About the Speaker:

Eric Wendoloski is a Senior Member of the Technical staff for The Aerospace Corporation in Chantilly, VA. Since joining Aerospace, Eric has supported projects ranging from the deployment of machine-learning-based applications to large scale systems engineering studies including the NOAA Satellite Observing System Architecture (NSOSA) study. Prior to joining Aerospace, Eric obtained his B.S. (2013) in meteorology from Millersville University and his M.S. (2015) in meteorology from Penn State University. Eric was also a recipient of the Ernest F. Hollings scholarship as an undergraduate. Connor Sprague is a graduate intern at The Aerospace Corporation. His research focuses on applicable machine learning and data science for hurricane prediction and tracking, data fusion, and predictive weather algorithms. He is finishing M.S in systems engineering at the Missouri University of Science and Technology. Ingrid Guch is a Systems Director at The Aerospace Corporation. She has over 20 years' experience working with NOAA/NESDIS including in product operations, systems development, applications and research. She is currently co-located with the NOAA/NESDIS Center for Satellite Applications and Research in College Park, MD. She obtained her B.S. in mathematical sciences from University of California Santa Barbara and her M.S. in atmospheric sciences from Colorado State University.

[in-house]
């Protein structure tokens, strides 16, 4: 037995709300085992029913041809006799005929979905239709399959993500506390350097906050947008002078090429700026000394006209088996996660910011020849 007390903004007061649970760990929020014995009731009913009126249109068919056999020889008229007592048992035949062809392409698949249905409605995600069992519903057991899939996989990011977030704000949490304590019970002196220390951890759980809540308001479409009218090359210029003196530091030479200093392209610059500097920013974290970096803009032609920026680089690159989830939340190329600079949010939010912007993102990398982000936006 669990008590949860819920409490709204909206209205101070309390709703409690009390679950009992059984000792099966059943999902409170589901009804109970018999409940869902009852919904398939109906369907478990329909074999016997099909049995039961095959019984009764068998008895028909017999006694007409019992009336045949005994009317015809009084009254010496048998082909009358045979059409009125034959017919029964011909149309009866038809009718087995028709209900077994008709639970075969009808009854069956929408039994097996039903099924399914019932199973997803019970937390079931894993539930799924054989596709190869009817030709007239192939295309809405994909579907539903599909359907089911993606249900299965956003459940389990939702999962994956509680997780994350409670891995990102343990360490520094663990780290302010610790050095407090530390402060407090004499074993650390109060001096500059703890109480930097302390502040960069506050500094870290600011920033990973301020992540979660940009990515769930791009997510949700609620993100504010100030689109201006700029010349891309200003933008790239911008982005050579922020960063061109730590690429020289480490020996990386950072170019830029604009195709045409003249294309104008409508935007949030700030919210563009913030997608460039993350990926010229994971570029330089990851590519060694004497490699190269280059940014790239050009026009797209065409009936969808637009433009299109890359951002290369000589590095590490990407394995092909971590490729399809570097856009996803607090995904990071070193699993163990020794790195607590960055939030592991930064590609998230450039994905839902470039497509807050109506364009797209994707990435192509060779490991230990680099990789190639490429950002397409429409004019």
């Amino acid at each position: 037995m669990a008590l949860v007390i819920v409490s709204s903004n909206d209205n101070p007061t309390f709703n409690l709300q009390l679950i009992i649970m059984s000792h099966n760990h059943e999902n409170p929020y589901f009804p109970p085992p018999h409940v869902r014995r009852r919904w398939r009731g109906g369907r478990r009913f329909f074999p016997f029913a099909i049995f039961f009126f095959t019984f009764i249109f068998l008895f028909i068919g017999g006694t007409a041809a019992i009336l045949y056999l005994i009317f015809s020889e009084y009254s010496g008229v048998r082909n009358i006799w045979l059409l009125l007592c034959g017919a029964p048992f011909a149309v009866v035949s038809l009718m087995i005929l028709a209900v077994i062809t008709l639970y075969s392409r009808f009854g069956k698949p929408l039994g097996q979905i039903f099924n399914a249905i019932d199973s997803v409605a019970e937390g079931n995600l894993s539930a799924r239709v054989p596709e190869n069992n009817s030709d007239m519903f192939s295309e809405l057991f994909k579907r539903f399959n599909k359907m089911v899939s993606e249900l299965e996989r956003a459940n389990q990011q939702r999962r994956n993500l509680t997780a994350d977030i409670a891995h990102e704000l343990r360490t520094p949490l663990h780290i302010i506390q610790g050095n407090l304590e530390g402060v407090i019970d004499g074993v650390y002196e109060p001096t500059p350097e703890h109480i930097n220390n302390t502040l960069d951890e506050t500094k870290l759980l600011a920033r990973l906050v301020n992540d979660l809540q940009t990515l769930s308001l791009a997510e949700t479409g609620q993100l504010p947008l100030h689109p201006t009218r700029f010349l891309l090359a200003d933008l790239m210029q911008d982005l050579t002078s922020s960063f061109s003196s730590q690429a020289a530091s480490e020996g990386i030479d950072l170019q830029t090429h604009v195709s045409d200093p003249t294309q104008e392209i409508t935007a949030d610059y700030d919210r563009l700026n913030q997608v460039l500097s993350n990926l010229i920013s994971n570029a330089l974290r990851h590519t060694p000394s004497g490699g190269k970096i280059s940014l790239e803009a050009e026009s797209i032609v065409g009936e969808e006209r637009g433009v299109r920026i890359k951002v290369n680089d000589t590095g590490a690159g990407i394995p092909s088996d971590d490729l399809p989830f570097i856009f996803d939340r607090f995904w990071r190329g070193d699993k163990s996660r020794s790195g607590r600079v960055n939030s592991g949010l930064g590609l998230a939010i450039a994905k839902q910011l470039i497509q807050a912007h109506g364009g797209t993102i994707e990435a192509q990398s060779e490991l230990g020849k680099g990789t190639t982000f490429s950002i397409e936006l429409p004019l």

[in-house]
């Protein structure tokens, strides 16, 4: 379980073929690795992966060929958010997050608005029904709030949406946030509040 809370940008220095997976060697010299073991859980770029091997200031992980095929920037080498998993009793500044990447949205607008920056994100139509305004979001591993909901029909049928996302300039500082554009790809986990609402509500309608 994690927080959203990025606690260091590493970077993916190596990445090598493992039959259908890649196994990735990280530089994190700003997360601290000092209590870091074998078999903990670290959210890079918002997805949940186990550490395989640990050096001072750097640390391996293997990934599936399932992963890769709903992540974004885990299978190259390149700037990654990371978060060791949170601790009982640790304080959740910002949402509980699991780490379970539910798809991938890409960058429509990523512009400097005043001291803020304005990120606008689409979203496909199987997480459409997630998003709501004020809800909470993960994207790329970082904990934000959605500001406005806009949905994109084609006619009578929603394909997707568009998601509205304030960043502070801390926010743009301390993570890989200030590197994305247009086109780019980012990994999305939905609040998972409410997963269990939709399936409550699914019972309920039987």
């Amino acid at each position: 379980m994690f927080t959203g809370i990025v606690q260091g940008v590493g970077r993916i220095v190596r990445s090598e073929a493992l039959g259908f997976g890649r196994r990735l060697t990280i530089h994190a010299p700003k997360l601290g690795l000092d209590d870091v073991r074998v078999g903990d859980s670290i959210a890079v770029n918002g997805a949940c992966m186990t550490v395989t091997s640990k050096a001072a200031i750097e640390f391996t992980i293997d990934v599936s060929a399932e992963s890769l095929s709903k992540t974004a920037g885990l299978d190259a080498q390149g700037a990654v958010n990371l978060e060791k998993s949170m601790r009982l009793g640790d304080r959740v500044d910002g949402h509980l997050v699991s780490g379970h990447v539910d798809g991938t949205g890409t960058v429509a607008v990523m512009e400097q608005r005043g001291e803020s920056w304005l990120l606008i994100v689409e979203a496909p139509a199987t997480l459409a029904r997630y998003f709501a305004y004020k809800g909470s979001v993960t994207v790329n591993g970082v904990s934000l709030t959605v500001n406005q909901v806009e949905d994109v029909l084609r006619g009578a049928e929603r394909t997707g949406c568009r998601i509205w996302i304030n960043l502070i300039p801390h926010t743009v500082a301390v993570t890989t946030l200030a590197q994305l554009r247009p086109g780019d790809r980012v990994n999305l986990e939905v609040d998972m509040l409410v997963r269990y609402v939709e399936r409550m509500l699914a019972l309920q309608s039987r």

Add seminar: add to Google calendar button

December 19, 2018

Title: STAR Seminars - New technology support for remote sensing of lake water quality using automated field radiometers
Presenter(s): Dr. Timothy S. Moore, Ocean Process Analysis Laboratory
Date & Time: December 19, 2018
3:00 pm - 4:00 pm ET
Location: Conference Room #3555, NOAA Center for Weather and Climate Prediction, 5830 University Research Court, College Park, MD
Description:

STAR Science Seminars
with SOCD / NOAA Ocean Color Coordinating Group


This seminar was originally scheduled for 12/5/2018.

Presenter:
Dr. Timothy S. Moore - Ocean Process Analysis Laboratory
Institute for Earth, Oceans and Space
University of New Hampshire

Sponsor:

SOCD / NOAA Ocean Color Coordinating Group